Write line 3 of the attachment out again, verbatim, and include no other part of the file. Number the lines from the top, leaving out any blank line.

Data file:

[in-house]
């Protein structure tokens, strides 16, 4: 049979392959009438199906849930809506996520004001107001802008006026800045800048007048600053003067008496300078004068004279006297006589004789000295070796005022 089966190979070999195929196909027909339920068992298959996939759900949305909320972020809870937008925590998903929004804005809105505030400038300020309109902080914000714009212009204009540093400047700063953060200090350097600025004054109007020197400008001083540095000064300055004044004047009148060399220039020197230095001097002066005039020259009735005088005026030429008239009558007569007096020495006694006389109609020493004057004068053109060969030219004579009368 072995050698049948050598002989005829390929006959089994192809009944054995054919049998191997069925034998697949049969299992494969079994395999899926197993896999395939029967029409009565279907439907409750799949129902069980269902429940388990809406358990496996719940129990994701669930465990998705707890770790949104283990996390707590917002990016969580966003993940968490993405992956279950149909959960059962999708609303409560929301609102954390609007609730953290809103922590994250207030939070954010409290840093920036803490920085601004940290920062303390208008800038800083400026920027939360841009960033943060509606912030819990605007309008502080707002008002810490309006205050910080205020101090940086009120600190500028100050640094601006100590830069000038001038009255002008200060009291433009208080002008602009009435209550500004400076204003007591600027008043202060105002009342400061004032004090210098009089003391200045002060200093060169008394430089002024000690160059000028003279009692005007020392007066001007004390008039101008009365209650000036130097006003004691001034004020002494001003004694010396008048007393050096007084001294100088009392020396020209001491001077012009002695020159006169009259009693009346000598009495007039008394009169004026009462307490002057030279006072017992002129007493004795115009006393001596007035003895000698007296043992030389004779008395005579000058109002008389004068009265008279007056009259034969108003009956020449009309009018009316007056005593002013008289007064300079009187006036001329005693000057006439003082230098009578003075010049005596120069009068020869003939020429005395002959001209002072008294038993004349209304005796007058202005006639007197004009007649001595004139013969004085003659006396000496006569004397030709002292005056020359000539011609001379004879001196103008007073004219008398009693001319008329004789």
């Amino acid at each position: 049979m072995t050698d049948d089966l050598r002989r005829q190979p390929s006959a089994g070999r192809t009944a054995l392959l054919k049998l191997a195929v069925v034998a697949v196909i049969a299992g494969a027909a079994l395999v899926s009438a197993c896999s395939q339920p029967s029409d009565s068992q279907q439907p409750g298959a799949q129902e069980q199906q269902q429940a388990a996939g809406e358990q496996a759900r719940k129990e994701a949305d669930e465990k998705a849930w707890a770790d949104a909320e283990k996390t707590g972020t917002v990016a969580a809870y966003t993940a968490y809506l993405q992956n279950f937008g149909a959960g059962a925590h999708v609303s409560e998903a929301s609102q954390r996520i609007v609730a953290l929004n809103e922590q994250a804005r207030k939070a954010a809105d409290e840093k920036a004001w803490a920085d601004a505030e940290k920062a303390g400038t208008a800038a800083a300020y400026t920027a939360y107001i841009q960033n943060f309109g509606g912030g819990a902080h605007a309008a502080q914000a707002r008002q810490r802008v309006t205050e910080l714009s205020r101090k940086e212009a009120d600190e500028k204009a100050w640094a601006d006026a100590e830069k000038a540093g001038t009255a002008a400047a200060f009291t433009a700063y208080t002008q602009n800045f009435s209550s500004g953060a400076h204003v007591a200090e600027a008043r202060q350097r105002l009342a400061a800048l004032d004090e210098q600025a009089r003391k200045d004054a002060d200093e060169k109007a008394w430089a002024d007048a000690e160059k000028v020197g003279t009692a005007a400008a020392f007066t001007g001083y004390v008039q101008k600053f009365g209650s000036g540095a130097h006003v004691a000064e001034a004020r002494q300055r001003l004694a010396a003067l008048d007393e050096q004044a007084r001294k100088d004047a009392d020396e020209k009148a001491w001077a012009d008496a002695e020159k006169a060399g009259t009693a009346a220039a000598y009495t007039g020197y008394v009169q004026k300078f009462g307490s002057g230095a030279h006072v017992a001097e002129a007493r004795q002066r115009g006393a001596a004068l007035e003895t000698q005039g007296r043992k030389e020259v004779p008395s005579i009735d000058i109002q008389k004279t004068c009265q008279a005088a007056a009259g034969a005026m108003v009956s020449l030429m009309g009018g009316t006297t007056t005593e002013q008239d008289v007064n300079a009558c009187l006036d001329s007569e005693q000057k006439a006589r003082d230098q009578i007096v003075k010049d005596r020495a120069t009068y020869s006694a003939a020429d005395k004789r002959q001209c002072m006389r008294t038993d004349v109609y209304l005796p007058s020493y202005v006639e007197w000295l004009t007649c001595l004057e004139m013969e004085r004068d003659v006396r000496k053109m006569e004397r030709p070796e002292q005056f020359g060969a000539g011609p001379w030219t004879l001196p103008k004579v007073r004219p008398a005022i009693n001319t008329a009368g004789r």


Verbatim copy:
């Amino acid at each position: 049979m072995t050698d049948d089966l050598r002989r005829q190979p390929s006959a089994g070999r192809t009944a054995l392959l054919k049998l191997a195929v069925v034998a697949v196909i049969a299992g494969a027909a079994l395999v899926s009438a197993c896999s395939q339920p029967s029409d009565s068992q279907q439907p409750g298959a799949q129902e069980q199906q269902q429940a388990a996939g809406e358990q496996a759900r719940k129990e994701a949305d669930e465990k998705a849930w707890a770790d949104a909320e283990k996390t707590g972020t917002v990016a969580a809870y966003t993940a968490y809506l993405q992956n279950f937008g149909a959960g059962a925590h999708v609303s409560e998903a929301s609102q954390r996520i609007v609730a953290l929004n809103e922590q994250a804005r207030k939070a954010a809105d409290e840093k920036a004001w803490a920085d601004a505030e940290k920062a303390g400038t208008a800038a800083a300020y400026t920027a939360y107001i841009q960033n943060f309109g509606g912030g819990a902080h605007a309008a502080q914000a707002r008002q810490r802008v309006t205050e910080l714009s205020r101090k940086e212009a009120d600190e500028k204009a100050w640094a601006d006026a100590e830069k000038a540093g001038t009255a002008a400047a200060f009291t433009a700063y208080t002008q602009n800045f009435s209550s500004g953060a400076h204003v007591a200090e600027a008043r202060q350097r105002l009342a400061a800048l004032d004090e210098q600025a009089r003391k200045d004054a002060d200093e060169k109007a008394w430089a002024d007048a000690e160059k000028v020197g003279t009692a005007a400008a020392f007066t001007g001083y004390v008039q101008k600053f009365g209650s000036g540095a130097h006003v004691a000064e001034a004020r002494q300055r001003l004694a010396a003067l008048d007393e050096q004044a007084r001294k100088d004047a009392d020396e020209k009148a001491w001077a012009d008496a002695e020159k006169a060399g009259t009693a009346a220039a000598y009495t007039g020197y008394v009169q004026k300078f009462g307490s002057g230095a030279h006072v017992a001097e002129a007493r004795q002066r115009g006393a001596a004068l007035e003895t000698q005039g007296r043992k030389e020259v004779p008395s005579i009735d000058i109002q008389k004279t004068c009265q008279a005088a007056a009259g034969a005026m108003v009956s020449l030429m009309g009018g009316t006297t007056t005593e002013q008239d008289v007064n300079a009558c009187l006036d001329s007569e005693q000057k006439a006589r003082d230098q009578i007096v003075k010049d005596r020495a120069t009068y020869s006694a003939a020429d005395k004789r002959q001209c002072m006389r008294t038993d004349v109609y209304l005796p007058s020493y202005v006639e007197w000295l004009t007649c001595l004057e004139m013969e004085r004068d003659v006396r000496k053109m006569e004397r030709p070796e002292q005056f020359g060969a000539g011609p001379w030219t004879l001196p103008k004579v007073r004219p008398a005022i009693n001319t008329a009368g004789r």